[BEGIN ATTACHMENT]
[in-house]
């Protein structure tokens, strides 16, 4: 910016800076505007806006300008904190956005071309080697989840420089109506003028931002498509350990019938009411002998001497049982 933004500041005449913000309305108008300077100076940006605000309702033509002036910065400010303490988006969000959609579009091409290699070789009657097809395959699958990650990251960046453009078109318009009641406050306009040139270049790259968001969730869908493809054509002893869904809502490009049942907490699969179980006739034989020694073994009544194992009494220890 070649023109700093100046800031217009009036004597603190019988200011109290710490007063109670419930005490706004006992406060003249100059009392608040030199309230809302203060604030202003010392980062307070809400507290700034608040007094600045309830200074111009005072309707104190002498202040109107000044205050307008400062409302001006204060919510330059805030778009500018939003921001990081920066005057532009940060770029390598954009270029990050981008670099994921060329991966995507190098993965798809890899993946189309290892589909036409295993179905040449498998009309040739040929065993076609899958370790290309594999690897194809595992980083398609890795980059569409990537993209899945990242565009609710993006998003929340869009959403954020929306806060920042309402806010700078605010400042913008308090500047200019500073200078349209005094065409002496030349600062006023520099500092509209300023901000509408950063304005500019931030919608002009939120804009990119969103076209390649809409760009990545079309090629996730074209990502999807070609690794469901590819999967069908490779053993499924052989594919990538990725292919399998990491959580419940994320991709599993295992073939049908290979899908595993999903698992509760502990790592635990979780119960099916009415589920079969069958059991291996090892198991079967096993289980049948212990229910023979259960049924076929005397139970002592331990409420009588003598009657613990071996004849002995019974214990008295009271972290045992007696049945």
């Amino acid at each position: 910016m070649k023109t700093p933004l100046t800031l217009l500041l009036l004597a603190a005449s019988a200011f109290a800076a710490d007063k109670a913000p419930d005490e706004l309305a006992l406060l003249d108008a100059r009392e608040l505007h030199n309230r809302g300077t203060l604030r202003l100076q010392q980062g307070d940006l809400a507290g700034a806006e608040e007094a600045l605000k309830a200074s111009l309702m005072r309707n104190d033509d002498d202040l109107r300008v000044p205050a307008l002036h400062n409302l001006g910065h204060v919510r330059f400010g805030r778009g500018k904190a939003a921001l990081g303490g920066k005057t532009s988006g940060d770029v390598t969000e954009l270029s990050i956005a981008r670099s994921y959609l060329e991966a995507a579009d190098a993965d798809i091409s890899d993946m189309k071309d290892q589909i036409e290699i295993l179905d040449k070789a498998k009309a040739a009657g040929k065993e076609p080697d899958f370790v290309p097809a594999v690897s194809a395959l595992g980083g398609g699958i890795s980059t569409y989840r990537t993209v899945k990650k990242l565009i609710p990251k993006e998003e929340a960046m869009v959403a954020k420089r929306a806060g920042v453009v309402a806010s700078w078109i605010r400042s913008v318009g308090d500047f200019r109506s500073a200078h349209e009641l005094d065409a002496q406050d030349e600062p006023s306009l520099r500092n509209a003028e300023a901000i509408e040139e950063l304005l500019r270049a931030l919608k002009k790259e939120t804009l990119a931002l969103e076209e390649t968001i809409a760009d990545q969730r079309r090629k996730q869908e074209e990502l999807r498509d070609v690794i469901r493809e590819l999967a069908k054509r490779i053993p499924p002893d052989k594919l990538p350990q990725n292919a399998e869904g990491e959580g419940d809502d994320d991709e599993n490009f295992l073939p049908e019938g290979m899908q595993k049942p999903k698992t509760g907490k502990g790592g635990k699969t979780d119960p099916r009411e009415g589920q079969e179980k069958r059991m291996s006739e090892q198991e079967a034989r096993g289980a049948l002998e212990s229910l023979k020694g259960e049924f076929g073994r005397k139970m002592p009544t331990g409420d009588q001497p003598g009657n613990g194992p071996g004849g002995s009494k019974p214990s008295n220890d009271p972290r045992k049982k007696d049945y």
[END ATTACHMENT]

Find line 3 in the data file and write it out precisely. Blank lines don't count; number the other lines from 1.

């Amino acid at each position: 910016m070649k023109t700093p933004l100046t800031l217009l500041l009036l004597a603190a005449s019988a200011f109290a800076a710490d007063k109670a913000p419930d005490e706004l309305a006992l406060l003249d108008a100059r009392e608040l505007h030199n309230r809302g300077t203060l604030r202003l100076q010392q980062g307070d940006l809400a507290g700034a806006e608040e007094a600045l605000k309830a200074s111009l309702m005072r309707n104190d033509d002498d202040l109107r300008v000044p205050a307008l002036h400062n409302l001006g910065h204060v919510r330059f400010g805030r778009g500018k904190a939003a921001l990081g303490g920066k005057t532009s988006g940060d770029v390598t969000e954009l270029s990050i956005a981008r670099s994921y959609l060329e991966a995507a579009d190098a993965d798809i091409s890899d993946m189309k071309d290892q589909i036409e290699i295993l179905d040449k070789a498998k009309a040739a009657g040929k065993e076609p080697d899958f370790v290309p097809a594999v690897s194809a395959l595992g980083g398609g699958i890795s980059t569409y989840r990537t993209v899945k990650k990242l565009i609710p990251k993006e998003e929340a960046m869009v959403a954020k420089r929306a806060g920042v453009v309402a806010s700078w078109i605010r400042s913008v318009g308090d500047f200019r109506s500073a200078h349209e009641l005094d065409a002496q406050d030349e600062p006023s306009l520099r500092n509209a003028e300023a901000i509408e040139e950063l304005l500019r270049a931030l919608k002009k790259e939120t804009l990119a931002l969103e076209e390649t968001i809409a760009d990545q969730r079309r090629k996730q869908e074209e990502l999807r498509d070609v690794i469901r493809e590819l999967a069908k054509r490779i053993p499924p002893d052989k594919l990538p350990q990725n292919a399998e869904g990491e959580g419940d809502d994320d991709e599993n490009f295992l073939p049908e019938g290979m899908q595993k049942p999903k698992t509760g907490k502990g790592g635990k699969t979780d119960p099916r009411e009415g589920q079969e179980k069958r059991m291996s006739e090892q198991e079967a034989r096993g289980a049948l002998e212990s229910l023979k020694g259960e049924f076929g073994r005397k139970m002592p009544t331990g409420d009588q001497p003598g009657n613990g194992p071996g004849g002995s009494k019974p214990s008295n220890d009271p972290r045992k049982k007696d049945y």